Identification of gene that promotes differentiation of pluripotential cells through analysis of classical mouse mutantNovember 9th, 2012 in Biology / Cell & Microbiology
Figure 1. Developmental defects in the primitive ectoderm of tw5/tw5 embryos.
Researchers at RIKEN BioResource Center and their colleagues identified a gene required for growth and differentiation of pluripotential cells in the mouse embryos. The gene, Vps52, is a mouse homolog of yeast VPS52 that is thought to be involved in the retrograde endocytic trafficking. The research group found that Vps52 promotes differentiation of pluripotential cells including ES cells via cell-cell interactions, revealing hitherto unknown functions of Vps52 in development of a multicellular organism. The findings, which appear in the journal Cell Reports, should provide clues to the interrelations between endocytic machinery and developmental cell signaling in mammalian embryos, and also contribute to development of technologies that facilitates manipulation of pluripotent stem cells such as ES (embryonic stem) cells and iPS (induced pluripotent stem) cells.
During an early phase of mammalian development, developmental pluripotency is maintained by a particular cell lineage. After implantation, pluripotential cells are converted to primitive ectoderm through cell-cell interactions. This developmental transition is associated with significant changes in transcriptional and epigenetic networks. However, it is largely unknown which factors or genes are important for the postimplantation changes. Mutants displaying specific defects in the relevant processes provide an unbiased entry point for analyses. The tw5 mutation, occurring in the "t haplotype" shows highly specific defects in the primitive ectoderm of pregastrulating embryos, resulting in embryonic death at about 6.5 days after fertilization (embryonic day 6.5) (Figure 1). The t haplotype is a naturally occurring variant form of the mouse chromosome 17 that harbors large inversions that cause crossover suppression between t haplotype and wild-type (WT) chromosomes. As t haplotypes do not recombine with WT chromosomes, abundant genetic reagents and resources developed for analysis of WT chromosome cannot be applied. As a result, the recessive tw5 lethal mutation has not been identified molecularly to date, although the first report on the tw5 mutation was published in 1957. The researchers combined modern genome analysis technologies with BAC (bacterial artificial chromosome) transgenic rescue experiments to identify a candidate gene,Vps52, and confirmed its authenticity.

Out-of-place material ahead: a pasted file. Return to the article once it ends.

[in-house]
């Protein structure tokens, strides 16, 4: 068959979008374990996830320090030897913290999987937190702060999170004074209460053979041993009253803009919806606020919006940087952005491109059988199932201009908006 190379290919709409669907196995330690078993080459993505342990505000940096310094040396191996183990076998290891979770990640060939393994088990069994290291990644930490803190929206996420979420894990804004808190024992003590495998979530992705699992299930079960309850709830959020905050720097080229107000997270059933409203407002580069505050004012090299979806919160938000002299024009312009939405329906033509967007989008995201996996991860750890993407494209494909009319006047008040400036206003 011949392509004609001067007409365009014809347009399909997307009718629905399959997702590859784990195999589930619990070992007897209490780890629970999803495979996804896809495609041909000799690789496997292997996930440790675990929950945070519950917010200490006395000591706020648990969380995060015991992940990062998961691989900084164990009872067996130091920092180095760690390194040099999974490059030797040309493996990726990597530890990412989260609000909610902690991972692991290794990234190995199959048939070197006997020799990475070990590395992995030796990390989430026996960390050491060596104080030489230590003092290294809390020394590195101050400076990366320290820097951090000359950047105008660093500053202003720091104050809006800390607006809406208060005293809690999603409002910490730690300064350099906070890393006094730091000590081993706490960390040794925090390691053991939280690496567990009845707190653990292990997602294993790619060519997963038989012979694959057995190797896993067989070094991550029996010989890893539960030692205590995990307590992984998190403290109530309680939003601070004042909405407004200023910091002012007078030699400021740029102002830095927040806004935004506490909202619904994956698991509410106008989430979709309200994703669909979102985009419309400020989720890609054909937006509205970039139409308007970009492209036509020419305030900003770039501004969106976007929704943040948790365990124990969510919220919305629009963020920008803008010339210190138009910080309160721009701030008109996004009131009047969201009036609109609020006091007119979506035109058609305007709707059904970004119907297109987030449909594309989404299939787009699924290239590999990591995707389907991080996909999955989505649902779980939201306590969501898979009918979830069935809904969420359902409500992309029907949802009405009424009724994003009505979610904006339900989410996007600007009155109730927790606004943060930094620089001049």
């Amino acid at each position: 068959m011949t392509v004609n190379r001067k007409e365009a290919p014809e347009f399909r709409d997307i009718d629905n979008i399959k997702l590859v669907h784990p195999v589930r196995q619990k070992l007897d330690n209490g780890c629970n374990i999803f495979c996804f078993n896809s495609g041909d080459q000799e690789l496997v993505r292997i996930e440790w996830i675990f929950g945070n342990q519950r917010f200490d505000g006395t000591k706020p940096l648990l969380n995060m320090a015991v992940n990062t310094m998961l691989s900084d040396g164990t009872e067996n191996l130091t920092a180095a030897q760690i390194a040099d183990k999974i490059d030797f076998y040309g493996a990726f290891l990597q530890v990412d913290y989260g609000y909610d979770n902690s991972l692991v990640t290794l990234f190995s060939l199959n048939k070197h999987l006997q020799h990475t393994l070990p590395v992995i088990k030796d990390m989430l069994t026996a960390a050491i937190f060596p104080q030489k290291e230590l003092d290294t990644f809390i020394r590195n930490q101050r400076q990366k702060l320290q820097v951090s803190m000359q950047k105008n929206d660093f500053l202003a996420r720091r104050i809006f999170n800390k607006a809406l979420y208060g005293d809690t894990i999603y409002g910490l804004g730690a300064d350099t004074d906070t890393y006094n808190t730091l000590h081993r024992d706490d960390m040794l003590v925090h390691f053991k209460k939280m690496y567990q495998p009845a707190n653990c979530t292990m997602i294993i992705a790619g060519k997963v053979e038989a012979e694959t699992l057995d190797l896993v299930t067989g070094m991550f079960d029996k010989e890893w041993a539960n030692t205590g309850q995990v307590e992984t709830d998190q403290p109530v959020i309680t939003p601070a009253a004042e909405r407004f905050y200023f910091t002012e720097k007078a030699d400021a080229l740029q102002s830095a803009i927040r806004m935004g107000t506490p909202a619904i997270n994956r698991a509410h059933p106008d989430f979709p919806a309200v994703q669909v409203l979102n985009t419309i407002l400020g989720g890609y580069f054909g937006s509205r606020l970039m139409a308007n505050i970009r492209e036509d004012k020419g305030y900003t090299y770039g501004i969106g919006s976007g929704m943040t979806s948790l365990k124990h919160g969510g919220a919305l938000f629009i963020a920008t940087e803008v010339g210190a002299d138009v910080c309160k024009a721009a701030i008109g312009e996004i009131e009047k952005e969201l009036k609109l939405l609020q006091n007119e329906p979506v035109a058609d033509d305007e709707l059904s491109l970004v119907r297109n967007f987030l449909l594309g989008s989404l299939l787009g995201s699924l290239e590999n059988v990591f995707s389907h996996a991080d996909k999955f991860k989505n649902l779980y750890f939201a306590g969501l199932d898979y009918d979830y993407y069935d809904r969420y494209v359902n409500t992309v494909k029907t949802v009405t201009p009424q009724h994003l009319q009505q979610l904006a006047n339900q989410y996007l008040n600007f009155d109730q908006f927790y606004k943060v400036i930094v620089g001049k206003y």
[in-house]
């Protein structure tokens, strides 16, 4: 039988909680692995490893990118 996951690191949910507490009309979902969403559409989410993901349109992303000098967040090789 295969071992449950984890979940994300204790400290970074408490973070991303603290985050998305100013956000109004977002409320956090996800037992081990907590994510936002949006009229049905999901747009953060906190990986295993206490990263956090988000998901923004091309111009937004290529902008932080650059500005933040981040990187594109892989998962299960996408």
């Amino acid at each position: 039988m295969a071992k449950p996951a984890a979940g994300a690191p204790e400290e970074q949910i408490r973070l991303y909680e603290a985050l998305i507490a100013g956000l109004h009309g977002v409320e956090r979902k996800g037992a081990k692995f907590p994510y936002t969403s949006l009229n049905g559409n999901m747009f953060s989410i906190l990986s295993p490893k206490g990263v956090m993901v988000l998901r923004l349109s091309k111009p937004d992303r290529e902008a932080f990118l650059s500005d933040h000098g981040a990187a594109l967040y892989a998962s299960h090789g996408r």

Vps52 is the mouse homolog of yeast VPS52 gene thought to be involved in the retrograde trafficking. The data strongly suggest that in mammals Vps52 acts in extraembryonic tissues to support the growth and differentiation of primitive ectoderm, and is also required for embryonic vasculogenesis at a later stage of development.
Defects of tw5 null embryos are reconstituted in the embryoid body differentiation system of ES cells (Figure 2A). Upon induction of differentiation, tw5/tw5 ES cells aggregate but cease the development, arrested in a "naïve" pluripotent state. Introduction of the Vps52 transgene rescued the differentiation defect in the tw5/tw5 ES cells, leading to formation of well-developed embryoid bodies. The developmental transition from a naïve to a primed state of pluripotent stem cells (or vice versa) (Figure 2B) is currently under intense investigation in the field of stem cell biology. Vps52 is required for this transition. Thus it should be possible to facilitate this conversion process through the manipulation of Vps52 activity.
More information: Sugimoto, M., Molecular identification of tw5:Vps52 promotes pluripotential cell differentiation through cell-cell interactions. Cell Reports, 2012, doi.10.1016/j.celrep.2012.10.004
Provided by RIKEN
"Identification of gene that promotes differentiation of pluripotential cells through analysis of classical mouse mutant." November 9th, 2012. http://phys.org/news/2012-11-identification-gene-differentiation-pluripotential-cells.html